Second, John has been using the words “light” and “darkness” to depict God and His illumination or lack thereof. Now John uses two words that expound on the keywords “light” and “darkness.” He does this by saying, “we lie, and do not the truth.” A lie is on par with the darkness here. John uses the word “pseudomai,” which means to utter that which is not true, to utter a falsehood, or to attempt to deceive. Ultimately, it is to deceive by lies. This makes sense because those who walk in darkness are already being deceived by lies.

John also uses the word “truth.” In the original language, the word is “aletheia,” which simply means the truth or truly. Galatians 2:5 talks about “the truth of the Gospel.” This truth is placed up against that which is not true (i.e., a false gospel). The false gospel is not spiritual. In other words, it is darkness. But the true Gospel is light, it is spiritual, and the eyes of believers are made to see its truth. Here, the word truth further defines what it means to walk in the light.

Living in the light with other believers

A Christian can only have fellowship with other believers to the degree in which he walks in the light. Scripture says, “But if we walk in the light, as he is in the light, we have fellowship one with another…” (1 John 1:7). Here, the Bible makes it clear that true Christian fellowship is experienced in the light of God’s illumination.

Christian fellowship cannot take place among unbelievers, nor can Christian fellowship take place between a Christian and an unbeliever. Christian fellowship can only take place when two or more Christians have had their spiritual eyes opened to the truth of God’s Word and then walk in it together.

However, Christians can also choose to walk in darkness. When this takes place, they will not be fellowshipping with those around them. Fellowship happens in the light and only in the light.

But what does it mean to have fellowship with others? The word fellowship is “koinonia,” which means participation, partnership, and communion. It has to do with a sharing in common. In Acts 2:42-47, this principle is seen clearly. The first century believers were said to have done the following:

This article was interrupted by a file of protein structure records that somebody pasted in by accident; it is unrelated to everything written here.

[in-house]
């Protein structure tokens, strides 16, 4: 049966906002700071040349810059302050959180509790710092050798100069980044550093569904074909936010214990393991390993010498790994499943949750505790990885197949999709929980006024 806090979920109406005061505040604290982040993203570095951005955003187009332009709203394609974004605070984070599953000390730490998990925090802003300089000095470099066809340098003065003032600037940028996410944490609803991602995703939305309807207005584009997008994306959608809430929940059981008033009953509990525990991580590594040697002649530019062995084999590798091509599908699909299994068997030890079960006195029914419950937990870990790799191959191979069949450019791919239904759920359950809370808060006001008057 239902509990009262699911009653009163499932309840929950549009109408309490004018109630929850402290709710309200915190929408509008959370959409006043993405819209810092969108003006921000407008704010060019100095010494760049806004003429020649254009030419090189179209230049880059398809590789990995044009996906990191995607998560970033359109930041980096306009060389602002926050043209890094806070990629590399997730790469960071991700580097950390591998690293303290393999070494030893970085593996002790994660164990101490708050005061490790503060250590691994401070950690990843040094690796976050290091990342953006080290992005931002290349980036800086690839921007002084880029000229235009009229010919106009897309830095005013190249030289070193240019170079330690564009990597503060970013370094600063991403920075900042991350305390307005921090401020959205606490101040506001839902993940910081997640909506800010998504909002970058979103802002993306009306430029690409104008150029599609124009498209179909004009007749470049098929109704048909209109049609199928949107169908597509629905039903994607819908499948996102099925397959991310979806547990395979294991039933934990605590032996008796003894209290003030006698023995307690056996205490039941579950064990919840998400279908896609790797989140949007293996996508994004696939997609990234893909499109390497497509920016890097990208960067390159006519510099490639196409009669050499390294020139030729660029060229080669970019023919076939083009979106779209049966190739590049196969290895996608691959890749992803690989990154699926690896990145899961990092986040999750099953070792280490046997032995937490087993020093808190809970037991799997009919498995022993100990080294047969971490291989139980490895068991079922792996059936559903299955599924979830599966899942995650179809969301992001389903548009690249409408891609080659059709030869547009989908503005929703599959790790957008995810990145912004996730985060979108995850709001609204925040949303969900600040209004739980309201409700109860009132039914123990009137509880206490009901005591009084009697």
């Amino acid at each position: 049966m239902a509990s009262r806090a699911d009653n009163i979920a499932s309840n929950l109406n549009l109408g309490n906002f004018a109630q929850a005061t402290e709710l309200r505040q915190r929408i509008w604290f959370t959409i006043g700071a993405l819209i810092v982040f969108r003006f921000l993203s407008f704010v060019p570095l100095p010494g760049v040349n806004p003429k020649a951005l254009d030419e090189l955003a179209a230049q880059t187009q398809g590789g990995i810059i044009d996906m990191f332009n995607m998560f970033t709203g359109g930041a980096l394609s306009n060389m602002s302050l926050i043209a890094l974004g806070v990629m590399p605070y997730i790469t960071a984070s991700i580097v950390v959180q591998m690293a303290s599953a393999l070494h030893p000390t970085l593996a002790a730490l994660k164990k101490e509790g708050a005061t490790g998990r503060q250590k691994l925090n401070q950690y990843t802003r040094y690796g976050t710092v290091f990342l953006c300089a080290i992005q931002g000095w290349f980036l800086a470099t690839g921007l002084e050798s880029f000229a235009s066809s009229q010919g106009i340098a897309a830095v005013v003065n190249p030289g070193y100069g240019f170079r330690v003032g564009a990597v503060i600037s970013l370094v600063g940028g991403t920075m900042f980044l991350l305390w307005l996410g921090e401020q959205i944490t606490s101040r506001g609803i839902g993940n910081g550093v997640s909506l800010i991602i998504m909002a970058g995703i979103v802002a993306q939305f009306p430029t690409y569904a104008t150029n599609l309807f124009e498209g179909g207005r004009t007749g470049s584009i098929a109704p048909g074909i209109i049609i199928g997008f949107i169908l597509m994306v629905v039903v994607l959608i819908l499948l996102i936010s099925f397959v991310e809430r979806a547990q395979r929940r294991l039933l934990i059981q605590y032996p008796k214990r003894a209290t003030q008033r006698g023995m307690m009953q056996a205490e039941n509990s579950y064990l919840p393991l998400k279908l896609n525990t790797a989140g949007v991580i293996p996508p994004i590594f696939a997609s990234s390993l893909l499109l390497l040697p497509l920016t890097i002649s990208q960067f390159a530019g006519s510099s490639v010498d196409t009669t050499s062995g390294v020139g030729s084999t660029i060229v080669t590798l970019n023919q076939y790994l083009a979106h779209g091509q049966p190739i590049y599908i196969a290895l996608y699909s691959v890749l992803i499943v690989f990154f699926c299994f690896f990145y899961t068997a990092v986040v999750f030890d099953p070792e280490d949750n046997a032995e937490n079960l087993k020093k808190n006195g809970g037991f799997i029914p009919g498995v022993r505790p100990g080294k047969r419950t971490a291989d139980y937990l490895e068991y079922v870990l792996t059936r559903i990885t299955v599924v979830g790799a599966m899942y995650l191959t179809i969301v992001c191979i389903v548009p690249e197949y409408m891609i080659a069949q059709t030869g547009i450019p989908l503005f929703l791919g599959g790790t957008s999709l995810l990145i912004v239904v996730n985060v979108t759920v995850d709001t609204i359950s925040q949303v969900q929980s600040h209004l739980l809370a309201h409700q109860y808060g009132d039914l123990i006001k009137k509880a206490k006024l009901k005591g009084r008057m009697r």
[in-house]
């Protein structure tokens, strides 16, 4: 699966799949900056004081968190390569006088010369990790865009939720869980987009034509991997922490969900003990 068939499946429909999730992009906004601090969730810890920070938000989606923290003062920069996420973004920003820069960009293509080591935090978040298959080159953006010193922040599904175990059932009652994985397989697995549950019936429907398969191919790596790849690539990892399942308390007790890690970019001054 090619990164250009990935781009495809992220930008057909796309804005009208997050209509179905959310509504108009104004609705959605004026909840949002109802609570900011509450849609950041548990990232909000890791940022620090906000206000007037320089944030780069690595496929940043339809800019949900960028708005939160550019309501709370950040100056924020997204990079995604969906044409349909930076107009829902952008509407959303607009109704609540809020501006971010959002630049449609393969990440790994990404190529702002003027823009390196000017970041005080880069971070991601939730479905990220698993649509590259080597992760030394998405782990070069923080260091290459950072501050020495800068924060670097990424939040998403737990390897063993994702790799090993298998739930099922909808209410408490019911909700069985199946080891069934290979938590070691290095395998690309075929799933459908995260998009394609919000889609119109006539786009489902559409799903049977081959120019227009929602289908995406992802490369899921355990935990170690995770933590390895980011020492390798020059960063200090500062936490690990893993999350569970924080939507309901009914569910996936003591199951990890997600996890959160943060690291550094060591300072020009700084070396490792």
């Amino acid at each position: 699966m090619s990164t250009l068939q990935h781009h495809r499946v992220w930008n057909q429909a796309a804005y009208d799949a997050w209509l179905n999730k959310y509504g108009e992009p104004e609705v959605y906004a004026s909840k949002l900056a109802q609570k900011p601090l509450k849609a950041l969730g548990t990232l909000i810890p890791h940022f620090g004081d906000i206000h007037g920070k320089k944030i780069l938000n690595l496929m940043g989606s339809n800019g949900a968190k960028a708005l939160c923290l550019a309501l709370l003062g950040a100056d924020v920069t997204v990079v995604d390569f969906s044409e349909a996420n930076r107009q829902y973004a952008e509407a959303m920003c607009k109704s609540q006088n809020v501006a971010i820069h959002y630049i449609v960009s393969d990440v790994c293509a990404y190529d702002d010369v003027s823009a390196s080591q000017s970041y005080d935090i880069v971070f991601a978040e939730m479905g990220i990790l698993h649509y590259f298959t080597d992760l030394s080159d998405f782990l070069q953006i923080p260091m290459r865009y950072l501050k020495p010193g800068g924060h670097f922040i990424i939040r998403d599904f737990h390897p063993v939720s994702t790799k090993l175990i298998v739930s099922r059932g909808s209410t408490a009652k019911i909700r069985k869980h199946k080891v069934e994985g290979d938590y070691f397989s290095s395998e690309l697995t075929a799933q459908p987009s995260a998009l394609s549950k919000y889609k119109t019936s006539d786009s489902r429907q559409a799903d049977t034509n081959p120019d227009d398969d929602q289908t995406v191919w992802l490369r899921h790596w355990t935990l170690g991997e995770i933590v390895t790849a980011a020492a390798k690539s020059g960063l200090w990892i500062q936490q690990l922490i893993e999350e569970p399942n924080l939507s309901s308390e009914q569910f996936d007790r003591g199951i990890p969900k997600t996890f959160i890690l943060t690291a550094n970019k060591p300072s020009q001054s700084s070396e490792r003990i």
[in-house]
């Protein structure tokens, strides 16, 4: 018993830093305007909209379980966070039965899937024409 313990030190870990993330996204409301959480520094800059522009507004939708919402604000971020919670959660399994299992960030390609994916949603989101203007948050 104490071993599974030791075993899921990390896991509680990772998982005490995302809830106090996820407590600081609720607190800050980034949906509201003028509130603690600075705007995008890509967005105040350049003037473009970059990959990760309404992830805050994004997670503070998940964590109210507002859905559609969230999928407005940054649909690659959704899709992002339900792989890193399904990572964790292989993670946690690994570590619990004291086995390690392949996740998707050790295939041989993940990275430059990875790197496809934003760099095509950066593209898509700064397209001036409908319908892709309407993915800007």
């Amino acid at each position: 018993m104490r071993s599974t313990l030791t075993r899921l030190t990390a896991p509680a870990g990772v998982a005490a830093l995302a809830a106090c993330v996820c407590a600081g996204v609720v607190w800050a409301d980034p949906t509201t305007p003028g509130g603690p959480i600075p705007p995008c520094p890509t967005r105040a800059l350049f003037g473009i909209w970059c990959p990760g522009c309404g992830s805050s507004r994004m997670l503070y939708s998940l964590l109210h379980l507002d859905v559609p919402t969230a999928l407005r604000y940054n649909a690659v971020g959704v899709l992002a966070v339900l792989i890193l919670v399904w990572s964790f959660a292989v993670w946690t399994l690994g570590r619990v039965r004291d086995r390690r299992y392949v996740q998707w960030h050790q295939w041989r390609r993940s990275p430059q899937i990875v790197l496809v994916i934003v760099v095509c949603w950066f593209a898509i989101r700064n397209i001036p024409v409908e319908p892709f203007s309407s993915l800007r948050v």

• They devoted themselves to the apostles teaching
• They devoted themselves to fellowship
• They devoted themselves to the breaking of bread
• They devoted themselves to prayers
• Those who believed were together
• They provided for one another’s needs
• They went to the temple together
• They went to each other’s homes
• They were thankful and generous
• They praised God together

All of this was taking place among the first-century believers, and it is said that they had all things in common. They could not have had this Christian commonality about themselves if they walked in darkness. It was only as they walked in the light that they could have a Christian commonality. Therefore, it was only as they walked in the light that they could partake in true Christian fellowship.

Living in the light and being cleansed

Living in the light also brings about cleansing. Scripture says, “But if we walk in the light… the blood of Jesus Christ his Son cleanseth us from all sin” (I John 1:7). Walking in the light also has a cleansing affect. Initially, there is a total cleansing when one comes into the faith. However, the Christian’s feet still get dirty sometimes. Cleansing is an ongoing act of God (1 John 1:8-9). As the Christian walks in the light, he will continue to be cleansed along his journey.

Final prayer

Father, I thank You for the light that You have given me. I continue to pray that You would shine more light into my life and help me to see clearly that which is important to You. Open my eyes, Lord, and make me see. In Jesus’ name, Amen.